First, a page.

IWD - Sally Waterston
Sally Waterston is the co-founder of Waterstons and joint non-exec chair.
As part of International Women’s Day 2023, we’re sharing insights from our team about their experiences, their role models and their goals for inspiring others as, or about, women in tech and business.
How did you become a woman in tech?
It wasn’t such a male-dominated world when I became a main-frame programmer in 1971; about half of the programmers and systems analysts I worked with were women.
I fell into programming by accident as I have an English degree, and although I had always loved maths, codes and logic, I was forced into the arts by my headmistress.
I was desperate for a job after Mike and I married (I was 22) and took a temporary job answering customer complaints for SouthernGas in Southampton. Mike was doing a PhD and we had very little money, but I was invited for an interview in work study at SouthernGas and the incredibly perceptive man who interviewed me asked if I had ever thought of programming. I said I thought it sounded interesting (I didn’t actually know what it was, but I was desperate for a job).
I was given an IBM aptitude test to test out my maths and logic and the next day was offered either job. I took the programming one as it was better paid2, and I was terrified. I discovered to my amazement that it was exactly the perfect job for me. I loved it and can still recall the joy of my first programme working.
My idea of bliss is debugging a program.
Why is empowerment important in the workplace?
I feel that everyone should feel empowered in their work; gender, sexual preference, ethnicity etc are all irrelevant. But that doesn’t mean I don’t acknowledge the disadvantages and prejudice that women, people with disabilities, LBGTQ+ and people of colour often suffer from, and it all makes me angry.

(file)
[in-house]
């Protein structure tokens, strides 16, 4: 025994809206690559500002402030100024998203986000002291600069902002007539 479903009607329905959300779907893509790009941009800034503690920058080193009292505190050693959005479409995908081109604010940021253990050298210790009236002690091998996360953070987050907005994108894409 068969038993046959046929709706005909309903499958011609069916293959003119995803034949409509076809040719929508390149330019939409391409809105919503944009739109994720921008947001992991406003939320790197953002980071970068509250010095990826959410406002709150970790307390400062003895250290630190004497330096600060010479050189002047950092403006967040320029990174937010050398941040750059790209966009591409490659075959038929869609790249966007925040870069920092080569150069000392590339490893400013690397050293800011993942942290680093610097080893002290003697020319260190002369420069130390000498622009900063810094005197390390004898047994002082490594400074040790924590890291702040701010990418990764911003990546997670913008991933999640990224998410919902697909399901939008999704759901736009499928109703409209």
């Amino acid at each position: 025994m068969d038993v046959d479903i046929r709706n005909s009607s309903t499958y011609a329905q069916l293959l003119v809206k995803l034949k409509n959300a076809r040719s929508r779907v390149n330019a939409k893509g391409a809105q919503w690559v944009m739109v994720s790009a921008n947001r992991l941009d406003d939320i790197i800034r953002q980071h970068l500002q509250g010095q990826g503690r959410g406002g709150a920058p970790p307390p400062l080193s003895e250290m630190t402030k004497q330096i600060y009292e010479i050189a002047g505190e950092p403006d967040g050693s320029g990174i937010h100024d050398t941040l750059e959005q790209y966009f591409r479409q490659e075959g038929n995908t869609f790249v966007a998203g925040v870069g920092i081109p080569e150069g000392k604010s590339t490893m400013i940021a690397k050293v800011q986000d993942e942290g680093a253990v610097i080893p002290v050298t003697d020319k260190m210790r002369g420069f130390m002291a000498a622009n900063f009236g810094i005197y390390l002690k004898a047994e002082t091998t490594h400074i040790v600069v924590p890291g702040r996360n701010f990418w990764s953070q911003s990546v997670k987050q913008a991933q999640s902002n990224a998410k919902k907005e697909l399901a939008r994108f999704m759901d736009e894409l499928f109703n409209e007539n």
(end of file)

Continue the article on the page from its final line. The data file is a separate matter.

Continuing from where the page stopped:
I would always want Waterstons to be an inclusive and welcoming place where everyone is treated with equal opportunities and total acceptance. I have often worried about events and groups just for women in the past, as this seems to reinforce the boundaries. I believe that we should be aware of all people’s needs.
What advice would you give to the next generation of women starting their careers?
My advice would be to believe in yourselves, and to believe that there is nothing that any man can do which you cannot if you choose to.
I get very depressed when women claim to be ‘hopeless at maths’; it is not feminine and attractive, it is a denial of your intellect. After all, nobody would be proud of not being able to read. Of course not everyone can understand advanced mathematics but that’s ok, not everyone can read Beowulf in the original Old English either.
Please don’t boast about the things you cannot do - be proud of those you can. Don’t make apologies or excuses for yourself; you are great as you are.
Who is the woman who has inspired you throughout your career?
Dame Steve Shirley is someone I admire. In the 1970s she recognised that many women could be great at programming and systems analysis, but it was an era of little available childcare, and women were expected to look after their children. She made it possible for women to work part time from home at her company F International - she was ahead of her time.
What have you learned from the women you have worked with in your career so far?